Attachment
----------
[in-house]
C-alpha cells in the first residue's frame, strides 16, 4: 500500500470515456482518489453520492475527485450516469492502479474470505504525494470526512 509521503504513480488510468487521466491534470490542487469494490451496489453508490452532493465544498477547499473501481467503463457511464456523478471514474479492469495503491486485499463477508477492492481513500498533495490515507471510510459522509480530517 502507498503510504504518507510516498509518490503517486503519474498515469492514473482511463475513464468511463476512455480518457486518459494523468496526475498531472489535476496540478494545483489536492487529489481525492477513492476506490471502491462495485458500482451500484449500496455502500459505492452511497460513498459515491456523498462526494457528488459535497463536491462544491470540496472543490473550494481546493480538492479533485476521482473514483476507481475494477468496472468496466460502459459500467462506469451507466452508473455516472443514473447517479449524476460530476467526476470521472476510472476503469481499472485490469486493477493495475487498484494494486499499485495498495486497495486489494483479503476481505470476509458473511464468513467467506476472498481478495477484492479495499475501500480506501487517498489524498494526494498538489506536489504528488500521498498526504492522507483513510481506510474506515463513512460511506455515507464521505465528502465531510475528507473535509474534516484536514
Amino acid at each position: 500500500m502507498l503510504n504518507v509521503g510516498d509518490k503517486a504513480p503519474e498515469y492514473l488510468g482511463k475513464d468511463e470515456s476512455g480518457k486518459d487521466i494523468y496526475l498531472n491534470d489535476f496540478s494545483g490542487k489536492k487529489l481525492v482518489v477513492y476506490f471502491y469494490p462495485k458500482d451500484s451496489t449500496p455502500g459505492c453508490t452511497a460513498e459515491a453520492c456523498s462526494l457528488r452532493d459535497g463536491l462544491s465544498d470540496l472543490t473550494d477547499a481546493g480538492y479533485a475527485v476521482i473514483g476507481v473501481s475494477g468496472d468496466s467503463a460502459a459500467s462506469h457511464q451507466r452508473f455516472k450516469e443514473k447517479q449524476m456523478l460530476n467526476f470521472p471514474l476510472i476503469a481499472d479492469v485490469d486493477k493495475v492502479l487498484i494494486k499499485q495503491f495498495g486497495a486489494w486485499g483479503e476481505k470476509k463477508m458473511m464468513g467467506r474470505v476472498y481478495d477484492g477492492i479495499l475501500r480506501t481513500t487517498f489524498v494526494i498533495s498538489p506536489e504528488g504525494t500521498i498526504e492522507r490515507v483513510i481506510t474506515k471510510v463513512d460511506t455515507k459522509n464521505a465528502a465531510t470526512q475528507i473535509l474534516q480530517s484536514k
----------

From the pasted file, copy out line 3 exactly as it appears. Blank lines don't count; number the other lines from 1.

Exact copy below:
Amino acid at each position: 500500500m502507498l503510504n504518507v509521503g510516498d509518490k503517486a504513480p503519474e498515469y492514473l488510468g482511463k475513464d468511463e470515456s476512455g480518457k486518459d487521466i494523468y496526475l498531472n491534470d489535476f496540478s494545483g490542487k489536492k487529489l481525492v482518489v477513492y476506490f471502491y469494490p462495485k458500482d451500484s451496489t449500496p455502500g459505492c453508490t452511497a460513498e459515491a453520492c456523498s462526494l457528488r452532493d459535497g463536491l462544491s465544498d470540496l472543490t473550494d477547499a481546493g480538492y479533485a475527485v476521482i473514483g476507481v473501481s475494477g468496472d468496466s467503463a460502459a459500467s462506469h457511464q451507466r452508473f455516472k450516469e443514473k447517479q449524476m456523478l460530476n467526476f470521472p471514474l476510472i476503469a481499472d479492469v485490469d486493477k493495475v492502479l487498484i494494486k499499485q495503491f495498495g486497495a486489494w486485499g483479503e476481505k470476509k463477508m458473511m464468513g467467506r474470505v476472498y481478495d477484492g477492492i479495499l475501500r480506501t481513500t487517498f489524498v494526494i498533495s498538489p506536489e504528488g504525494t500521498i498526504e492522507r490515507v483513510i481506510t474506515k471510510v463513512d460511506t455515507k459522509n464521505a465528502a465531510t470526512q475528507i473535509l474534516q480530517s484536514k